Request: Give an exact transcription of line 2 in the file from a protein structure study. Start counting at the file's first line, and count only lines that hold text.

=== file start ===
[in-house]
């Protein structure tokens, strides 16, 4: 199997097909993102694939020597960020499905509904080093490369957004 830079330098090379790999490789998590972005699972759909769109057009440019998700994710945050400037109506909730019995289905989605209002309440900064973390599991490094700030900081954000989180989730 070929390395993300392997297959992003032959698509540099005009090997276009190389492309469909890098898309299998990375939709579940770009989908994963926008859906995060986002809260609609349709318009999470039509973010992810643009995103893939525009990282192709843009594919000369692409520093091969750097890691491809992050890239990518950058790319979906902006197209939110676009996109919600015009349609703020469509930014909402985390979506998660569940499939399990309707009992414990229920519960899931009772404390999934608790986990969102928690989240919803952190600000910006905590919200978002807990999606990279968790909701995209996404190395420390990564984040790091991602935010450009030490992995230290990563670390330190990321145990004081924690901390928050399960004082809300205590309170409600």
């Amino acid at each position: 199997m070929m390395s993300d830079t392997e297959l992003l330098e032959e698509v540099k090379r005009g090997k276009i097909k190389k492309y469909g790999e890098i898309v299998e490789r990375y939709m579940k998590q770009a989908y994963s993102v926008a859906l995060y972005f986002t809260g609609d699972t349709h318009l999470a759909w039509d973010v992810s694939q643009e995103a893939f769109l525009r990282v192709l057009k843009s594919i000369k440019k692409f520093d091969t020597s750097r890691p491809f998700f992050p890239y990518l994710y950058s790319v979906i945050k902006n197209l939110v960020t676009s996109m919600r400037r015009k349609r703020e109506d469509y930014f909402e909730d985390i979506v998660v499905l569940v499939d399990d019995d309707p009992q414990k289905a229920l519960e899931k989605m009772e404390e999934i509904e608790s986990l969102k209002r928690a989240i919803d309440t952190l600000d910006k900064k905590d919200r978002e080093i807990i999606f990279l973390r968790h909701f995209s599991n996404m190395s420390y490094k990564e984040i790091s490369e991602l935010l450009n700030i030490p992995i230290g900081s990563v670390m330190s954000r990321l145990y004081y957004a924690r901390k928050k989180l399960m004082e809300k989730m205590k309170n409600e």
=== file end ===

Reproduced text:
């Protein structure tokens, strides 16, 4: 199997097909993102694939020597960020499905509904080093490369957004 830079330098090379790999490789998590972005699972759909769109057009440019998700994710945050400037109506909730019995289905989605209002309440900064973390599991490094700030900081954000989180989730 070929390395993300392997297959992003032959698509540099005009090997276009190389492309469909890098898309299998990375939709579940770009989908994963926008859906995060986002809260609609349709318009999470039509973010992810643009995103893939525009990282192709843009594919000369692409520093091969750097890691491809992050890239990518950058790319979906902006197209939110676009996109919600015009349609703020469509930014909402985390979506998660569940499939399990309707009992414990229920519960899931009772404390999934608790986990969102928690989240919803952190600000910006905590919200978002807990999606990279968790909701995209996404190395420390990564984040790091991602935010450009030490992995230290990563670390330190990321145990004081924690901390928050399960004082809300205590309170409600």